How Tokyo Ghoul :re renewed my hope.
(spoiler alert, btw)
Tokyo Ghoul season 3, better known as Tokyo Ghoul :re wrapped up this past June. Thankfully, most of our prayers were answered. For those of you who don’t know, the :Re source material was written by Sui Ishida and is one of the premiere masterpieces in the manga world. Immense character development, plot twists, and action are only a few of the well-tailored elements that the franchise has to offer. As a fan, my only request was that the production team stayed true to the source material…and they did. Seasons 3 renewed my hope in the franchise after a disappointing season 2. Despite being very aesthetically appealing, the plot in the previous season deviated so far from the original story that longtime fans wondered if there was anyway anime adaptations could continue for the horror manga. Nonetheless, the first 58 chapters of :Re came correct.
Sticking to the source material is hands down my favorite aspect of the anime. Yes, there were very small things left out, most importantly what happened during the final moments of the season. It was left out that Investigator Furuta was the one who ordered the raid of corpses from the CCG, as well as some other minor details. I was a big fan of how the animation brought panels from the manga to life. For example, Haise’s run-in with Touka in the café,
Big Madam eating Urie, Hinami protecting a battered Haise, the birth of Black Reaper Kaneki, Shirazu’s death (heartbreaking), and Tsukiyama being protected by Touka and Yomo. All these events were literally copied and pasted from the manga and I loved it. Rather than changing key details, the anime just left out some dialogue here and there, which I can deal with.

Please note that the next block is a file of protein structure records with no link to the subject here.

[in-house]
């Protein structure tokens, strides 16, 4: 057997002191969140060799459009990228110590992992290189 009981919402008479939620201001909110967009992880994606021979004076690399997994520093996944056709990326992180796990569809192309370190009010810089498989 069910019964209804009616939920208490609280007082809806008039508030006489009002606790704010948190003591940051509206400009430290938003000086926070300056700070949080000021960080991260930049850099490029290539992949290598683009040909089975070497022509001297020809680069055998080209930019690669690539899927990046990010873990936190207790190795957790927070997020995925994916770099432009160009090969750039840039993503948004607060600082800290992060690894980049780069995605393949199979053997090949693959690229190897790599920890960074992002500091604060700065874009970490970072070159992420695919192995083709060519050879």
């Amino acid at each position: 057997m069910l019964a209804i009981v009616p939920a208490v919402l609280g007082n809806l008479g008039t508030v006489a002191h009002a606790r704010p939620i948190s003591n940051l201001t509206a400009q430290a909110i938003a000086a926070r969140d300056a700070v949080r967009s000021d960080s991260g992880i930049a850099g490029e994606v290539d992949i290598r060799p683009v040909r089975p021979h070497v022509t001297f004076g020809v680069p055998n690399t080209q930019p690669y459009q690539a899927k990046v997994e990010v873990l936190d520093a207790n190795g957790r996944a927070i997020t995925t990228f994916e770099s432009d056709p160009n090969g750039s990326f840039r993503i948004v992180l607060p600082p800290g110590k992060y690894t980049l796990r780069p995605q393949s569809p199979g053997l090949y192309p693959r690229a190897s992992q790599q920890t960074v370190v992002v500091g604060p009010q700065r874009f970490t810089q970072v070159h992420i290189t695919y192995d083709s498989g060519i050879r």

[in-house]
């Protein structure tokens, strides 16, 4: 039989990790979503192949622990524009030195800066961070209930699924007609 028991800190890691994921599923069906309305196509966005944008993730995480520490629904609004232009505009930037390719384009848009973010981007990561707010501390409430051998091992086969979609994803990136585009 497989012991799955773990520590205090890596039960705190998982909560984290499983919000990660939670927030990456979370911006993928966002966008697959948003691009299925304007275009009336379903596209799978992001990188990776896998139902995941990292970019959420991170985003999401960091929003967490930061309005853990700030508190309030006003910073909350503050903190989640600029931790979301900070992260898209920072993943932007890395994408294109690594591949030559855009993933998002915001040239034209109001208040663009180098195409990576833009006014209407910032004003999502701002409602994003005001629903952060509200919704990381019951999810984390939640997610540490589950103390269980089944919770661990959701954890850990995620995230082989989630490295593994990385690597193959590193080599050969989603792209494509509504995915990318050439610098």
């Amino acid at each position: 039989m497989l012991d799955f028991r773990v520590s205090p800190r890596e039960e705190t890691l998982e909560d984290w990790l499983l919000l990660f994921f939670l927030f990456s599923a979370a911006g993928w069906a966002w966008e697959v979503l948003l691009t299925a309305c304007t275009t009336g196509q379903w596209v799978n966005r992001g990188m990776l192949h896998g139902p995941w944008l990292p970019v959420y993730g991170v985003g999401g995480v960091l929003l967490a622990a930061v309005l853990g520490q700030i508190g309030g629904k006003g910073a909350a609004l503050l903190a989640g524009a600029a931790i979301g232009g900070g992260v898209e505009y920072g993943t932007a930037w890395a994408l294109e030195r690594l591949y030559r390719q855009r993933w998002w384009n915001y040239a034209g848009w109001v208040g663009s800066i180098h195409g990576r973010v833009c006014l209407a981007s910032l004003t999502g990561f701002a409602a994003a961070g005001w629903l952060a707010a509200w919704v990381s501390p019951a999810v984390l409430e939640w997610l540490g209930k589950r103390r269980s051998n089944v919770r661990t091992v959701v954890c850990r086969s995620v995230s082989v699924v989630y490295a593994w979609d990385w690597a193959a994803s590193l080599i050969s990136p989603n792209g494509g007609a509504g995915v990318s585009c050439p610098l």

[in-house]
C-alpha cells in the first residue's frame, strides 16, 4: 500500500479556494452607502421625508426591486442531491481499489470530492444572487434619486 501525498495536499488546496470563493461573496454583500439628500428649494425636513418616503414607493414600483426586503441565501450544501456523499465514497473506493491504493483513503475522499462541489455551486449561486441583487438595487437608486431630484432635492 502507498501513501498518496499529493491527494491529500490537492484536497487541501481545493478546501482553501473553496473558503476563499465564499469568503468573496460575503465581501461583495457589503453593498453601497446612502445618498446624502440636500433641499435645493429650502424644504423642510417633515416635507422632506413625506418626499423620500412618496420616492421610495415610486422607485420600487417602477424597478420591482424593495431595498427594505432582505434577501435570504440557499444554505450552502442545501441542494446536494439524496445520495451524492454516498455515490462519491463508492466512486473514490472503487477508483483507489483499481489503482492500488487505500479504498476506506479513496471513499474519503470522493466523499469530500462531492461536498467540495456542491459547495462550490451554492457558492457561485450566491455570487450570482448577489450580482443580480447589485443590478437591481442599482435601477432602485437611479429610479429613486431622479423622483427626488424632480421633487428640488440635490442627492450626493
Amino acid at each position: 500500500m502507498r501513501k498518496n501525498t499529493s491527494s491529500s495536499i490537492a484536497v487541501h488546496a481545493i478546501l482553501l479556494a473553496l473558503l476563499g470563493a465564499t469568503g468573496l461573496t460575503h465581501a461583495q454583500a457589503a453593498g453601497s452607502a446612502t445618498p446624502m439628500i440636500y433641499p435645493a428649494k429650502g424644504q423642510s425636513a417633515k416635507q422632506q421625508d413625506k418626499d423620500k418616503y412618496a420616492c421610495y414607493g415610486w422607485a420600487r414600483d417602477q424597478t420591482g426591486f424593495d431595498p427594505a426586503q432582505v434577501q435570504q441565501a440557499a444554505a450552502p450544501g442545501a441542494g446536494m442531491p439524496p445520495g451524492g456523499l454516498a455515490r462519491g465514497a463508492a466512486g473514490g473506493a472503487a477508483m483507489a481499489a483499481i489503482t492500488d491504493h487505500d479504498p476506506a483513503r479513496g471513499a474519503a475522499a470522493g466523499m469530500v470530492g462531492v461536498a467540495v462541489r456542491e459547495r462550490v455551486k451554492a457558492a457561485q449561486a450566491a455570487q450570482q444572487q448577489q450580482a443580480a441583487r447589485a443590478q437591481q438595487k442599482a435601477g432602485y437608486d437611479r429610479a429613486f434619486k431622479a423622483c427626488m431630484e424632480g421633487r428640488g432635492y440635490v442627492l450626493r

The plot progression utilized the same schematic from the past seasons. The 12 episodes were divided into two arcs, that both concluded with major conflicts (both external and internal) for our tragic hero. Each finale peaks when Haise gives in to the “Kaneki” in him to protect others.
This season we saw Kaneki’s real strength shine as the “Black Reaper.” He beat Tsukiyama, went toe to toe with an owl-fied Kanae, and almost dispatched The One Eye herself, Takatsuki. Whenever Haise did tap into his past and use Kaneki’s strength, we were reminded that the Eye Patch (Kaneki’s old alias) was one of the strongest ghouls in the Tokyo Ghoul universe. Which can lead us to believe that a combination of Kaneki’s “sleep” and Haise’s “dream” is what gives birth to this new and improved Kaneki. We essentially get the result of Kaneki’s latent ability mixed with Haise’s training as a Ghoul Investigator under Kisho Arima. With his two halves working as one, and Kaneki at the driver seat, we get an almost OP version of our protagonist. That being said he wakes up pissed and ready to f**k shit up! I also love the slick foreshadowing in the season finale when Takatsuki asked Kaneki, “Who is stronger, you or Kisho Arima?” right before they get to scrappin’.
There were other instances where Haise is compared to Arima in the season, but a seed has been planted for arguably the best fight in the Tokyo Ghoul series. We only have to wait until OCTOBER to see if Studio Pierrot can keep giving life to this amazing story.
The key visual for the next season shows a decayed Tokyo which is a major foreshadow to the manga’s final arc. So will we get a sped up 12 episodes?